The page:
We previously discussed the opening comments filed by respondent Funai in the International Trade Commission (ITC) investigation of whether Realtek and Funai infringe complainant LSI’s alleged 802.11 and H.264 standard essential patents (SEPs). Funai recently filed two sets of reply comments as part of the ITC’s review of the ALJ’s initial determination rejecting Realtek and Funai’s RAND-based defenses but otherwise concluding that they did not infringe LSI’s SEPs. The opening and reply comments were filed in response to the ITC’s request for comments on various issues, including RAND obligations, the history of license negotiations among the parties, other licenses for the patents-in-suit, and industry practice for licensing similar technologies.
Funai’s reply comments on the merits as well as on issues of public interest, remedy and bond are summarized below.
Funai’s Reply to LSI’s Comments on the Merits
Infringement: Funai argues that LSI failed to respond to its argument that the products at issue are capable of operating without performing certain optional steps in the H.264 standard that LSI contends read on its alleged SEPs. LSI “cannot rely on a feature of a product to show infringement of a method claim.” “Rather, [LSI] must demonstrate that a third party has actually practiced the claim, which they have utterly failed to do.”
Essentiality: Funai argues that LSI’s assertion that its patents are essential to the 802.11 and H.264 standards is not supported by the record because there are many ways to perform the standards without infringing LSI’s patents. LSI’s experts failed to show why these other methods of meeting the standard are not commercially feasible alternatives.
Technical Prong for Showing Domestic Industry: Funai argues that LSI’s comments fail to identify any product that practices a valid claim of any asserted patent. Instead, LSI again relies upon its argument that certain of its licensees sell product that comply with the 802.11 standard. Funai argues that this is insufficient to show a domestic industry for products that practice the asserted patents. “The ALJ correctly found that a product’s mere compliance with the 802.11 standard is an insufficient basis to find that the product practices any claim of the ‘867 and ‘958 patents, and thus [LSI] failed to show that [redacted] products satisfy the technical prong.”
Funai’s Reply to LSI’s Comments on Remedy and Bond
History of License Negotiations: Funai asserts that LSI’s recount of the parties’ license negotiations “distorts” the record evidence, although the majority of Funai’s comments on this score are redacted.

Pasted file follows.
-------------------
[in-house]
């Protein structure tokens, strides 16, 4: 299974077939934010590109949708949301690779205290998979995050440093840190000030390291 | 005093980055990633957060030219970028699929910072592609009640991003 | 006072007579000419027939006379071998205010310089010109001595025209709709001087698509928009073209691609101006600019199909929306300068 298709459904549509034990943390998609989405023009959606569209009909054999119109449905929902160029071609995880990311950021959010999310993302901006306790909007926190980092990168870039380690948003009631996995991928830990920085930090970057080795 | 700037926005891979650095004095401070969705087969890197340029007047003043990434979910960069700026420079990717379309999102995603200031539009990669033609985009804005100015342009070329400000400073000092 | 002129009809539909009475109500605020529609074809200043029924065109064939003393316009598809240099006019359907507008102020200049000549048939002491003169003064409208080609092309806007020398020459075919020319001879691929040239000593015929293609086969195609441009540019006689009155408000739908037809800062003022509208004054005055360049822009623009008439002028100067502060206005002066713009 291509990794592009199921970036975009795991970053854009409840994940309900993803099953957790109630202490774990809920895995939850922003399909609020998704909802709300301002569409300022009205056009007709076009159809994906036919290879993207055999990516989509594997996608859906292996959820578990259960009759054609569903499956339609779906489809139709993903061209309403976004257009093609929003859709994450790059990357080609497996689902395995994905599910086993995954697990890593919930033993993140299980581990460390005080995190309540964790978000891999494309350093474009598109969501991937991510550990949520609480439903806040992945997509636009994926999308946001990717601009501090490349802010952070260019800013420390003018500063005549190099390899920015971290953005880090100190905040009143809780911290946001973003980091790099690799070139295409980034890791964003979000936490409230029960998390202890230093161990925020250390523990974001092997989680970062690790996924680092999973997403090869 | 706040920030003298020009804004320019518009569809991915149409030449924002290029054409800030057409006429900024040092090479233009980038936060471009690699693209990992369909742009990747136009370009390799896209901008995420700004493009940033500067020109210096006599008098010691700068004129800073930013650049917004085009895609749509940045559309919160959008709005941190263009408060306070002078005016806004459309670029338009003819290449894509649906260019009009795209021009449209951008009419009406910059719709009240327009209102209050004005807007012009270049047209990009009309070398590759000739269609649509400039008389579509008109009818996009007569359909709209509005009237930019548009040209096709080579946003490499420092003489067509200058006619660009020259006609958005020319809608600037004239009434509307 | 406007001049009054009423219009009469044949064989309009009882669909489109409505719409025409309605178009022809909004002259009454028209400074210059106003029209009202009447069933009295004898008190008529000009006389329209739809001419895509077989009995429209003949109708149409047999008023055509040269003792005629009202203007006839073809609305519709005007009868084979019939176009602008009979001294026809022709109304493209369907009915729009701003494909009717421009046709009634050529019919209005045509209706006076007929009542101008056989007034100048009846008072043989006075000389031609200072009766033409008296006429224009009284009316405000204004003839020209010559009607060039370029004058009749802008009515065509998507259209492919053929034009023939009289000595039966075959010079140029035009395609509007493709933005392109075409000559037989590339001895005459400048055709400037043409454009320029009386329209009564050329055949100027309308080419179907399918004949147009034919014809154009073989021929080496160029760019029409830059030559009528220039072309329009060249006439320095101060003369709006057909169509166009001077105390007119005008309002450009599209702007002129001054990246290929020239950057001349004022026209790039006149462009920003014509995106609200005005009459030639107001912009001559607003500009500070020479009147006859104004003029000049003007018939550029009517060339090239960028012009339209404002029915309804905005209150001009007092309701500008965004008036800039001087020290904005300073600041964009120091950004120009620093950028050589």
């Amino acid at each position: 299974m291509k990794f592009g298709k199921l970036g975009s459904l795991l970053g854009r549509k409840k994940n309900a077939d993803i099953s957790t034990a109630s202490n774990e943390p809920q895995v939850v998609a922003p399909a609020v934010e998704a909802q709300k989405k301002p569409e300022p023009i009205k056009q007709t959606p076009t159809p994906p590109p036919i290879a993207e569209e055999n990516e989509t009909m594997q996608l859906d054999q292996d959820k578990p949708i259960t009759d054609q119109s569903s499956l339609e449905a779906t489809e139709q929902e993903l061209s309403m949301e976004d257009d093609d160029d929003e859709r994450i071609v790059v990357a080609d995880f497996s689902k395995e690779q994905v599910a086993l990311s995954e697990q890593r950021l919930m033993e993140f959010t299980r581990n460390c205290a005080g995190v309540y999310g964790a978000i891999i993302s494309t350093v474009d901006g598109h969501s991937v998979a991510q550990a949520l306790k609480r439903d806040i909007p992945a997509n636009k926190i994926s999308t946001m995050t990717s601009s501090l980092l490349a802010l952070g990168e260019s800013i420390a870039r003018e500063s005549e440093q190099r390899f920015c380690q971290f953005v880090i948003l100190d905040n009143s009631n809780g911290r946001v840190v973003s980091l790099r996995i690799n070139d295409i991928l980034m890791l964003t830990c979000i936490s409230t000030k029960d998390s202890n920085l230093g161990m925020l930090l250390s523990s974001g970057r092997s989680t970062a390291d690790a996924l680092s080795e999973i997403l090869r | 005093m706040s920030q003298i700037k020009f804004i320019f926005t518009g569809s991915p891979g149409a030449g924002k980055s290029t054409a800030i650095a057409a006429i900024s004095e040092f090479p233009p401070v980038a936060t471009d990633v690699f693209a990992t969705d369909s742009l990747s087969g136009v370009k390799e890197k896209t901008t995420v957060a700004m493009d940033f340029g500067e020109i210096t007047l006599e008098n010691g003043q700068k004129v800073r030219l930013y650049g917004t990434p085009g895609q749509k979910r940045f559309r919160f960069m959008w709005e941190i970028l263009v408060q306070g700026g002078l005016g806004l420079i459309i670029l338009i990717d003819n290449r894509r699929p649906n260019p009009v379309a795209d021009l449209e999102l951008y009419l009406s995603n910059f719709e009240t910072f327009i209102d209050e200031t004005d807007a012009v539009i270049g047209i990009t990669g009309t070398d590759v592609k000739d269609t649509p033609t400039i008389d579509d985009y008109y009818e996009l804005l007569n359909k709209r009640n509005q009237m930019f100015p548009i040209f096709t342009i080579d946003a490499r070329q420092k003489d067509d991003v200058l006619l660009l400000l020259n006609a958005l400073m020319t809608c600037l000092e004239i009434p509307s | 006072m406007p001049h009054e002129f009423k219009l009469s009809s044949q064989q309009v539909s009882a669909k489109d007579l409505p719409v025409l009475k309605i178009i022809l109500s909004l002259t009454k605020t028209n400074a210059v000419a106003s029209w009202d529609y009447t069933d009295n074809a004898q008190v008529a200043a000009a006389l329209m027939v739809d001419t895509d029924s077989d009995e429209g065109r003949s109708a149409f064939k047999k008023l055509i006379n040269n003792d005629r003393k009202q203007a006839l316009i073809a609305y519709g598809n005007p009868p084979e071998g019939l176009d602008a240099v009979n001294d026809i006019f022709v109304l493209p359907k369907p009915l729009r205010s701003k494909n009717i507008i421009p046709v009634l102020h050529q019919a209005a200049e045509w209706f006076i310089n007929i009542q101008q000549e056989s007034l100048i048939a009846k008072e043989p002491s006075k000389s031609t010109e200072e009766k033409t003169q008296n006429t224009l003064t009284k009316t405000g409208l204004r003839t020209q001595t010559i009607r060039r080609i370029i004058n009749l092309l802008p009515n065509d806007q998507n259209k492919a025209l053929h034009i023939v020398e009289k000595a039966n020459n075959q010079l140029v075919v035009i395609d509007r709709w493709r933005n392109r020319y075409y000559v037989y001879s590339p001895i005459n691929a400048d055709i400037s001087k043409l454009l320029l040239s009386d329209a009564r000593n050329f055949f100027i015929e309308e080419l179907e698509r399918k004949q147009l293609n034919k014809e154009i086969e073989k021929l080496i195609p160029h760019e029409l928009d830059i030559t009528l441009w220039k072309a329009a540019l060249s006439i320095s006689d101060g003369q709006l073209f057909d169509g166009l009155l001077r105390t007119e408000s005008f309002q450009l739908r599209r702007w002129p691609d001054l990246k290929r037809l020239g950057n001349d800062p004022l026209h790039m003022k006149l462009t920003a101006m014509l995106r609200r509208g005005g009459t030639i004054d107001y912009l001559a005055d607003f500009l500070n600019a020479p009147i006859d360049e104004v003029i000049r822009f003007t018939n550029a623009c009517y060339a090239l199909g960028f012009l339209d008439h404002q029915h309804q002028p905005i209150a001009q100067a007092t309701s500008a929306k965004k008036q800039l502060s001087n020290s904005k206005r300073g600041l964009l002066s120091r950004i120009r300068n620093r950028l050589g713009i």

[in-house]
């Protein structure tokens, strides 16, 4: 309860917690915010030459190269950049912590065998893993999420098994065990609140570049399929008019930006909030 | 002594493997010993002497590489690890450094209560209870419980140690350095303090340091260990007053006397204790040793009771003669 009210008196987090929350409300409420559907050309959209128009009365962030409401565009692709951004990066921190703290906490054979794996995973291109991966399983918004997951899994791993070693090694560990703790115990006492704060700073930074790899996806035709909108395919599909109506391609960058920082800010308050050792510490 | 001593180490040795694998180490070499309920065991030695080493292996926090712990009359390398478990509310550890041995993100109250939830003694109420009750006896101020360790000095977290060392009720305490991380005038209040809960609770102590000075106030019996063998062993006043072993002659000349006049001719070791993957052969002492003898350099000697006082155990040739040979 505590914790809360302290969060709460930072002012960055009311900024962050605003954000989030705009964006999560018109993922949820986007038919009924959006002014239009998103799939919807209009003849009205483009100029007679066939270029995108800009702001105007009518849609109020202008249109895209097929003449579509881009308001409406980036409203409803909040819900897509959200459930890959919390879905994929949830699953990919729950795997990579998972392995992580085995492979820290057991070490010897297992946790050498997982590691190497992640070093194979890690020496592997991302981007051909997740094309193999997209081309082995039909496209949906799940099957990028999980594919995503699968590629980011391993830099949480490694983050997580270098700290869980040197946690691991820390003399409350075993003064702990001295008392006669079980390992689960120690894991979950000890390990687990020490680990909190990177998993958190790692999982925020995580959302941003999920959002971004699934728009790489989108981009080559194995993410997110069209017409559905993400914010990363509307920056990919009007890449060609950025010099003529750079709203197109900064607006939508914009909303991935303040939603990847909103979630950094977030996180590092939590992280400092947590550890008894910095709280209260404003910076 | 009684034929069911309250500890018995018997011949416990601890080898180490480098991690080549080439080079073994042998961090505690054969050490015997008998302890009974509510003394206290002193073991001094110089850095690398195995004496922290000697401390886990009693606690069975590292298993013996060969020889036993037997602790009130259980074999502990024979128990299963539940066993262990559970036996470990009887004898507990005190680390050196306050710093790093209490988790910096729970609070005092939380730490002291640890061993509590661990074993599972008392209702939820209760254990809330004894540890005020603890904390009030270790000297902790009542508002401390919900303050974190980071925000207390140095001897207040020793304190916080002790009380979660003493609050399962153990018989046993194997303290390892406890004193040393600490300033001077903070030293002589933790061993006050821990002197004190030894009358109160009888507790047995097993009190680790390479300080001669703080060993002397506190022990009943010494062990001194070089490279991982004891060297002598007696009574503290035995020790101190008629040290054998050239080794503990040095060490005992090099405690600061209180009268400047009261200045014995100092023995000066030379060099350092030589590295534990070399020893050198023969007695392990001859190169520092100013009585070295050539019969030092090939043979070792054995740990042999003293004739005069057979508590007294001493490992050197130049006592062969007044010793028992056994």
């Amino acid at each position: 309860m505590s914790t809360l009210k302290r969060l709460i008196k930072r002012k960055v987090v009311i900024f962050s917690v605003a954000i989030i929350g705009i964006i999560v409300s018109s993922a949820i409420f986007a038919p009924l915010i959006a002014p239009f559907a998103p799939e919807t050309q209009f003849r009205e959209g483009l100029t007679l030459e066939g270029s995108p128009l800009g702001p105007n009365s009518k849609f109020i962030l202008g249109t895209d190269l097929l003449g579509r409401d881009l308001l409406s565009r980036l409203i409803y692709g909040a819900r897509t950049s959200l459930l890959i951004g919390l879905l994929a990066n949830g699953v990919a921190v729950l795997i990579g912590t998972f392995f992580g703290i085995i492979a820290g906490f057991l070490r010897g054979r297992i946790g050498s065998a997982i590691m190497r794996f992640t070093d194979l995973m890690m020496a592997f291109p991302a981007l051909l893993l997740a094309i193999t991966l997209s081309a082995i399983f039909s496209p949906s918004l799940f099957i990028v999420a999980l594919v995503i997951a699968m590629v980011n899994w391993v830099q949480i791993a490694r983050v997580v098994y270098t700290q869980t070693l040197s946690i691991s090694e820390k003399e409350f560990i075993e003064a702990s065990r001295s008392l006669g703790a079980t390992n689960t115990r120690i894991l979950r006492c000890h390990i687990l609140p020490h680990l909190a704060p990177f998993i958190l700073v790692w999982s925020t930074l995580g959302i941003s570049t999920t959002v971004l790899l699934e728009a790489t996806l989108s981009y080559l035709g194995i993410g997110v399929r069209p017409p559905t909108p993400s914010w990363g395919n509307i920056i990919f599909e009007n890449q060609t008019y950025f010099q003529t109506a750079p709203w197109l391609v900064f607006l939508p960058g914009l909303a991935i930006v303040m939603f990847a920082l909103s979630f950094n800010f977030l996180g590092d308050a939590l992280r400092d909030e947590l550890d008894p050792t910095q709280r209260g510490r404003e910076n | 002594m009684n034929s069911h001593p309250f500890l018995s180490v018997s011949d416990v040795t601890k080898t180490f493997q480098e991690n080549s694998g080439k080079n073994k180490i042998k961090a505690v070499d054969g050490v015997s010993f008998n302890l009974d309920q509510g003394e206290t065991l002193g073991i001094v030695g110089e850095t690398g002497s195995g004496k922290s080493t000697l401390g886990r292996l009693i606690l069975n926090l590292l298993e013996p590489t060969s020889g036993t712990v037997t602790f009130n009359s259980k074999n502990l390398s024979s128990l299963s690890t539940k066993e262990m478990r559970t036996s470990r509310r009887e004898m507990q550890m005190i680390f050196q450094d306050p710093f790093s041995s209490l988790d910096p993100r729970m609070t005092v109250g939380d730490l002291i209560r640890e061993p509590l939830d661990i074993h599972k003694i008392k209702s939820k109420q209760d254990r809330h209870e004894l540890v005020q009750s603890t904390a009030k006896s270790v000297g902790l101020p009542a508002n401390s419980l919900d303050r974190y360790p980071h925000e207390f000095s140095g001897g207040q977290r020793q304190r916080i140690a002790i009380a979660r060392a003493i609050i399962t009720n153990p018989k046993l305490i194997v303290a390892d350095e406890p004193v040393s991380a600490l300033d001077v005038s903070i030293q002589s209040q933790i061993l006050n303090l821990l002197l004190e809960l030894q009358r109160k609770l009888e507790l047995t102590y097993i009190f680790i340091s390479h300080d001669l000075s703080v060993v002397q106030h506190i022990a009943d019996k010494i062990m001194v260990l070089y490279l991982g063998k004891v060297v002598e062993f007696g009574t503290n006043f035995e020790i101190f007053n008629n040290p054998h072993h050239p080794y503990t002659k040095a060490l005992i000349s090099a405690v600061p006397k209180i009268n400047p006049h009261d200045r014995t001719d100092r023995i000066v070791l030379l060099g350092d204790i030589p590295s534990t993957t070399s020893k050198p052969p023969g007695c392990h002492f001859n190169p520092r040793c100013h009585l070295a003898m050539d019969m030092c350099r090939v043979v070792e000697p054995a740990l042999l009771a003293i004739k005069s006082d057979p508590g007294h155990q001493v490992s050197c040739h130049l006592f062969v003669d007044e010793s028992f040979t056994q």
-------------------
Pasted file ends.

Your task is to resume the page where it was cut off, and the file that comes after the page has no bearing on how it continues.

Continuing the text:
Industry Practice for Licensing: Funai indicates that it and LSI are largely in “agreement concerning standard industry practice for licensing patents.” Both Funai and LSI “believe that extended negotiations, in which there is discussion between the parties concerning whether a license is needed, and if so, the proper terms, is the norm.” Both parties also “agree that generally (but not always) patents are licensed as part of a portfolio if an agreement can be reached as to terms.” Funai and LSI “agree that the time period of a license can be variable, and that licenses can be either lump sum or running royalty.” “Thus, in those instances where the parties are able to agree, industry practice provides for a great deal of flexibility in structuring the final terms of a license.”
Funai disagrees that LSI has adhered to these norms and the substance of its comments are redacted.
Undue Leverage: Funai asserts that LSI “cannot candidly argue that Funai has constructively refused to negotiate a license, and expends a minimal amount of effort even trying in its papers.” Funai points out that “[i]n a single paragraph, [LSI argues] that Funai’s refusal to negotiate is shown by ‘dragging out the parties” discussions.” Funai then asserts that “[i]n essence, [LSI argues] that simply because Funai did not succumb to LSI’s pressure tactics and agree to onerous terms,” Funai has constructively refused to negotiate. This position “effectively negates any possibility that the parties could have a good faith dispute over the value of the three patents at issue” and is also factually incorrect.
Exclusion Order/Injunctive Relief: Funai contends that LSI is absurd in arguing that it is “not obligated to enter into negotiations with a potential licensee instead of (or even prior to) seeking injunctive relief” and that “the IEEE and ITU ‘do not impose any restrictions on a patent holder’s right to redress infringement.’” According to Funai, “[t]he entire purpose of a standard-setting organization (SSO) setting a standard, and requiring members of its standard-setting committee to commit to licensing their patents on RAND terms, is to avoid ‘patent hold-up’ by the owners of standard-essential patents (SEPs).” If, as LSI argues, their declarations to the SSOs do not place any restrictions on the “‘timing and manner of license offers or negotiations, the farcical result is that [LSI] would be comfortably within their rights to declare their patents to be SEPs, contractually undertake FRAND obligations, proceed to file suit alleging infringement of their SEPs seeking an injunction, and (if successful) offer a license only after an injunction has issued, notwithstanding a request by the accused infringer to begin negotiations.” According to Funai, “[a] more obvious hold up strategy could hardly be imagined.”
In addition, Funai again argues that, by agreeing to license its patents on RAND terms, LSI has agreed that monetary damages are sufficient to make LSI whole, rendering injunctive relief improper.